We should examine ourselves very carefully to ensure that we’re in the faith; we should be able to prove this. (2Co 13:5) There are things that accompany salvation (He 6:9); without these manifest in our lives we’re deceiving ourselves. (Ja 1:22) Until we’re perfectly sure of our eternal destiny, we strive to enter the kingdom (Lk 13:24), and labor to enter into His rest (He 4:11); diligently making our election sure. (2Pe 1:10)

We work this out, our own salvation from both the penalty and power of sin in our lives, with fear and trembling. (Php 2:12) We don’t rest until we know that Christ Himself is our own personal advocate, dying in our place for us, giving us His perfect righteousness (1Jn 2:1) and working His righteousness in us (Ep 2:10), making us as eternally safe from the wrath of God as He is.

It is only from the safety of eternal rest that we pursue perfection with joy, not to be saved, but because this is right, aligned with our new nature to love and obey God. (Ps 119:4) We don’t presume the liberty to sin because He has redeemed us.

And as we pursue God, we don’t let others define good and evil for us, telling us what perfection looks like – we go back to Torah (Is 8:20) and check every requirement against it (Ac 17:11), searching out truth for ourselves. (Ps 119:99) One of Satan’s tactics is to both add to the Word and take away from it (De 4:2), imposing such unhealthy, burdensome regulations that we either rebel, or we or become hateful, proud and judgmental in keeping them. (Mt 23:4)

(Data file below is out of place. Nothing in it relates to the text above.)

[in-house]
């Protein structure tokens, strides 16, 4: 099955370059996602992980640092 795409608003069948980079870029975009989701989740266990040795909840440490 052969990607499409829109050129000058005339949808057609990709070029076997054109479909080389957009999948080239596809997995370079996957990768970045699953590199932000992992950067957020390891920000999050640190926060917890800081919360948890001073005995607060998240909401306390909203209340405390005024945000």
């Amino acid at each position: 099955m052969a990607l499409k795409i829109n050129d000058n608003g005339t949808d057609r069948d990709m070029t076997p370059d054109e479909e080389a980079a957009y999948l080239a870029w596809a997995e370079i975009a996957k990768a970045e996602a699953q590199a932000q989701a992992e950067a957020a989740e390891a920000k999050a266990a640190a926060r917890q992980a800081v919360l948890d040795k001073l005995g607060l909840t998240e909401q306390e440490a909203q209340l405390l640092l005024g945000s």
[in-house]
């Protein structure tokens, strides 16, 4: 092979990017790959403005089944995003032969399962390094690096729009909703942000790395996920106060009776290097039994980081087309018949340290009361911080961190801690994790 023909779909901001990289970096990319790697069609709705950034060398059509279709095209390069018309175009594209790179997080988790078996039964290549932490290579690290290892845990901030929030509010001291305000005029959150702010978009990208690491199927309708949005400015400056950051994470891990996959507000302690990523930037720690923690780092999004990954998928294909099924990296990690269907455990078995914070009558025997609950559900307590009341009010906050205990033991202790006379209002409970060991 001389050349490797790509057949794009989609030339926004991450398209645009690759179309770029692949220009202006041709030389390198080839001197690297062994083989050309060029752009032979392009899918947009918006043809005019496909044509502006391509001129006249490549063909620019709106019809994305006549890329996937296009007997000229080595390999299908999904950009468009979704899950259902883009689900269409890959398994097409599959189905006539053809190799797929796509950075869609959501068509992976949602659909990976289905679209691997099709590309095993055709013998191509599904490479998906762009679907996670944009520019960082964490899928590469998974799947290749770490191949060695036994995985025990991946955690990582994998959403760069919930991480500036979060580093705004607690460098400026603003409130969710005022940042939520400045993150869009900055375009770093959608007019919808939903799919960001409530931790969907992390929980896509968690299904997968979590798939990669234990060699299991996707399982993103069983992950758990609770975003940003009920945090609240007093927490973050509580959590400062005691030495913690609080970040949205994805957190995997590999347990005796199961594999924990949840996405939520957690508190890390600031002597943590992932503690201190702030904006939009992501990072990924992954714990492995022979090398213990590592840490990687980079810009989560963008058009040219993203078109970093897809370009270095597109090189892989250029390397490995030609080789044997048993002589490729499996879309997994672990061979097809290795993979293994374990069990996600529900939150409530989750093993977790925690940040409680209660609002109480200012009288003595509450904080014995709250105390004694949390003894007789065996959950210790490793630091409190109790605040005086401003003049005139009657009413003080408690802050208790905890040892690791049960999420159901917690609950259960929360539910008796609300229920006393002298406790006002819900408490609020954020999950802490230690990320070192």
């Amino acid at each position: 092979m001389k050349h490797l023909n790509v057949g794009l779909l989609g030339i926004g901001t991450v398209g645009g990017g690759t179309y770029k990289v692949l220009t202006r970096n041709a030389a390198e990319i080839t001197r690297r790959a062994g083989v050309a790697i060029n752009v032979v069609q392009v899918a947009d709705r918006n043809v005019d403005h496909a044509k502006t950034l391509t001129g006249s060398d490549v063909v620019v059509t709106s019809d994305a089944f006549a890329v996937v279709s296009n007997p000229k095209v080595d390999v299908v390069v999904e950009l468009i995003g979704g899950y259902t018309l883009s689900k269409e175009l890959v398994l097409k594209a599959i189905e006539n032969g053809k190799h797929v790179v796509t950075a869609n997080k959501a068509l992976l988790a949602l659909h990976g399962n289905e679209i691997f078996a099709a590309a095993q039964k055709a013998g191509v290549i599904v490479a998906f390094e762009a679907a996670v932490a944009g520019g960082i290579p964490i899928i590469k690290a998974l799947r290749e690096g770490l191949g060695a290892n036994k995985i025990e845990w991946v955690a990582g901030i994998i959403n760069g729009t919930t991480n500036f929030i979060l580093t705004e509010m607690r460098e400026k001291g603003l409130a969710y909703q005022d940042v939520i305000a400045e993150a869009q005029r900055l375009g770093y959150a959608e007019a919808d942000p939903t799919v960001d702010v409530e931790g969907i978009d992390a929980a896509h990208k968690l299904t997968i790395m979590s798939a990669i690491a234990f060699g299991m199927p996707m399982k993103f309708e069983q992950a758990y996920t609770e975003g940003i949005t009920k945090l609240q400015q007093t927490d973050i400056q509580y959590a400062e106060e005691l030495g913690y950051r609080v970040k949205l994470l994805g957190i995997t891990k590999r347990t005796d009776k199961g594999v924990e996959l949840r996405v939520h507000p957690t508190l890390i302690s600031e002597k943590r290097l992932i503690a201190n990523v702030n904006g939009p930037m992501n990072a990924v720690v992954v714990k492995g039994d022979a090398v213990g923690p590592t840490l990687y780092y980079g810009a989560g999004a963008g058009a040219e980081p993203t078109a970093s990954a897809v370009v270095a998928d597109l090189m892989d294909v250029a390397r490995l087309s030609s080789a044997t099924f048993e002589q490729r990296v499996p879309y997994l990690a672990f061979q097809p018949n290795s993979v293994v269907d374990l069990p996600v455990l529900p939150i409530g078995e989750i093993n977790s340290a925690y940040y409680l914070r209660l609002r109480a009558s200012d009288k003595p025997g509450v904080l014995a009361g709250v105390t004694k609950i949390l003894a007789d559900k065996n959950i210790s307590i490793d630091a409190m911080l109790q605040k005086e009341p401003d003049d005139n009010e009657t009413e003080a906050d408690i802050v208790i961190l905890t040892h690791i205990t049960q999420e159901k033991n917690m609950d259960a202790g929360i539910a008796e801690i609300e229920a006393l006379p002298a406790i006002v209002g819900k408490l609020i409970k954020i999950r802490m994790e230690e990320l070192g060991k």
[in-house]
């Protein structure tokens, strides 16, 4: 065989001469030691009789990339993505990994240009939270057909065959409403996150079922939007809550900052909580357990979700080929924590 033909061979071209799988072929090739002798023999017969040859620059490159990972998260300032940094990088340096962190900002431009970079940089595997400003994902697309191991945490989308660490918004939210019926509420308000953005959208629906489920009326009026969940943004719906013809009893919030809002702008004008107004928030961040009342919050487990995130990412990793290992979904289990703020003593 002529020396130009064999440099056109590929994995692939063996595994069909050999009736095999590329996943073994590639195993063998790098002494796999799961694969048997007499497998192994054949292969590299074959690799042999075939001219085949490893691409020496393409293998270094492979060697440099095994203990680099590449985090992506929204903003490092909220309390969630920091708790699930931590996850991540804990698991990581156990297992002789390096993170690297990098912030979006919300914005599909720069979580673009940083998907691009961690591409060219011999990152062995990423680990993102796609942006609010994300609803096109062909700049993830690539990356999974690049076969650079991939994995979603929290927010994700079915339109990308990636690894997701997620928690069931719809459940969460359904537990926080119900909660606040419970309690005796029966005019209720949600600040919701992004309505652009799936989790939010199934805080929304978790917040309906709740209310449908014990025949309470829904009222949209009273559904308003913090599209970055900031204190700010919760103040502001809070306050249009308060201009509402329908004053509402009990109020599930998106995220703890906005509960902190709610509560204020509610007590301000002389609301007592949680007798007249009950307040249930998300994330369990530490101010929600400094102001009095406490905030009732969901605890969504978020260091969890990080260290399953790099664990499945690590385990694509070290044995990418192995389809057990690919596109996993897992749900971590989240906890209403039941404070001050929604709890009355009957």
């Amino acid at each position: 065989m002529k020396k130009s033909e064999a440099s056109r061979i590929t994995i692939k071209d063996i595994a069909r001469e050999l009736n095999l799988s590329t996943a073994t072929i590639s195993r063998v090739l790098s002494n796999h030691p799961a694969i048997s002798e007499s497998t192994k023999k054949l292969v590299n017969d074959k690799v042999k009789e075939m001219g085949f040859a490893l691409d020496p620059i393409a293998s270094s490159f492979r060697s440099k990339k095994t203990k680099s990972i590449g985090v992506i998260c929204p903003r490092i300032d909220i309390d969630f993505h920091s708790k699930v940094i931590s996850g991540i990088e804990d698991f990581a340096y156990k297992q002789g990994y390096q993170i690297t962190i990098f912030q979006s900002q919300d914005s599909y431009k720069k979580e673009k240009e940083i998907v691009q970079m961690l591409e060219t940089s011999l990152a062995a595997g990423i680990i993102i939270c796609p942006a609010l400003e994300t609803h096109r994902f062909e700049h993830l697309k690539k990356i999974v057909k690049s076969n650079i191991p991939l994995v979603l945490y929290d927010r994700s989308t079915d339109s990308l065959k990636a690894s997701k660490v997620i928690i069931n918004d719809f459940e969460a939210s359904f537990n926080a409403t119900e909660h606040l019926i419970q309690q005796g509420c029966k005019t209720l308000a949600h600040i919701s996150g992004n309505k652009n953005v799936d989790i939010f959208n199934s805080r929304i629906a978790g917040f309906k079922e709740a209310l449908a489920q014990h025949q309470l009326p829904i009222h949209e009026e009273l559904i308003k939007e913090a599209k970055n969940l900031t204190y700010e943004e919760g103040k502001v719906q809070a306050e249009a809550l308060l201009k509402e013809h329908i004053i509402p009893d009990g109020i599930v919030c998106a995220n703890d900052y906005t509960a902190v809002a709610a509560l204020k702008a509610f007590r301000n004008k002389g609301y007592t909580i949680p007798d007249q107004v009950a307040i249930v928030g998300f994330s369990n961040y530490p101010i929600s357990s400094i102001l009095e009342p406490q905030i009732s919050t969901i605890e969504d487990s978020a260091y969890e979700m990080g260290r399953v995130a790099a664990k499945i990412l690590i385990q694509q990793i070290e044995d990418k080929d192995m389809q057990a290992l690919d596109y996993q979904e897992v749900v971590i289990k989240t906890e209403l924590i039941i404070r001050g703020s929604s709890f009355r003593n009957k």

Finally, and this is key, we don’t focus overly much on ourselves, on our own behavior and how we’re failing; we stop trying in our own strength to be perfect. We grow in holiness through the enabling power of the Holy Spirit as we behold Jesus Christ. (2Co 3:18) Behold Him and rejoice in Him (Php 4:4); He’s the one who gives us faith (He 12:2), our access to grace, the power to live for God. (Ro 5:2) Christ Himself is our life (Col 3:4), and our sanctification. (1Co 1:30)

We behold Christ primarily through Torah, (Ps 119:18), which shows us where we need cleansing (Ps 119:9), then we ask for help to obey (vs 10), hiding His Word in your heart and meditating on it (Ps 119:97) so we won’t sin against Him. (vs 11)

As we receive with meekness the engrafted Word, beholding the living Christ within it, the lies we believe, which keep us in bondage, are exposed and corrected through God’s gift of repentance. (2Ti 2:25-26) This is how Christ transforms us and delivers us from sin. (Ja 1:21) He Himself is the Word, giving us His life (Ps 119:50) through the scriptures (Jn 6:63), enabling us to live uprightly.

We don’t dwell on our own sin, focusing on it constantly; there’s a specific season for this, in which we’re to afflict ourselves. (Ja 4:9) As a general pattern we meditate on Christ through His word (Php 4:8); He points out things that are amiss, where we’re off the mark, imperfect (He 4:12), as He is pleased to work in us.

As He does reveal our sin to us, our imperfections, flaws and weaknesses, we immediately confess and agree with Him, asking Him to quicken and enable us to obey Him (Ps 119:35), and to reveal specific scriptures to us which shed light on our darkness and lies. (Ps 119:130) We meditate on these texts until they become part of us, prayerfully quoting them whenever we feel tempted. (Mt 4:4) This is how we take the sword, the sword of the Spirit, and fight the good fight of faith (1Ti 6:12), abiding in Him, so we won’t be ashamed before Him when He comes. (1Jn 2:28)